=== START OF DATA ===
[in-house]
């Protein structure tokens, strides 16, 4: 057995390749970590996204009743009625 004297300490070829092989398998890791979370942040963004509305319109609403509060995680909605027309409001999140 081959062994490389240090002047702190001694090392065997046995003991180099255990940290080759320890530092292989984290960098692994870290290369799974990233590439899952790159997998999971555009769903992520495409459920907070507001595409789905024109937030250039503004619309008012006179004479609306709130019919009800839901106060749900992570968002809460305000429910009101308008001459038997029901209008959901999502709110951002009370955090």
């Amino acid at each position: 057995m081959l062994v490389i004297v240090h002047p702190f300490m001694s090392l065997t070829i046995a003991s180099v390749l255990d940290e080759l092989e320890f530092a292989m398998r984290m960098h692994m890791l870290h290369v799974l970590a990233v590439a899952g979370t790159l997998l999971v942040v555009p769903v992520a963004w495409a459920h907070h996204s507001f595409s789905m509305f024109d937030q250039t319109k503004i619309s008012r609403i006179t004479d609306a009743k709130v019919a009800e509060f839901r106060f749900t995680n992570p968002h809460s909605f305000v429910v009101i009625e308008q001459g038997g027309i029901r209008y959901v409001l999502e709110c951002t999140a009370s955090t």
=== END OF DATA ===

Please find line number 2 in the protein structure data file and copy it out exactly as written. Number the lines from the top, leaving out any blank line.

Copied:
């Protein structure tokens, strides 16, 4: 057995390749970590996204009743009625 004297300490070829092989398998890791979370942040963004509305319109609403509060995680909605027309409001999140 081959062994490389240090002047702190001694090392065997046995003991180099255990940290080759320890530092292989984290960098692994870290290369799974990233590439899952790159997998999971555009769903992520495409459920907070507001595409789905024109937030250039503004619309008012006179004479609306709130019919009800839901106060749900992570968002809460305000429910009101308008001459038997029901209008959901999502709110951002009370955090």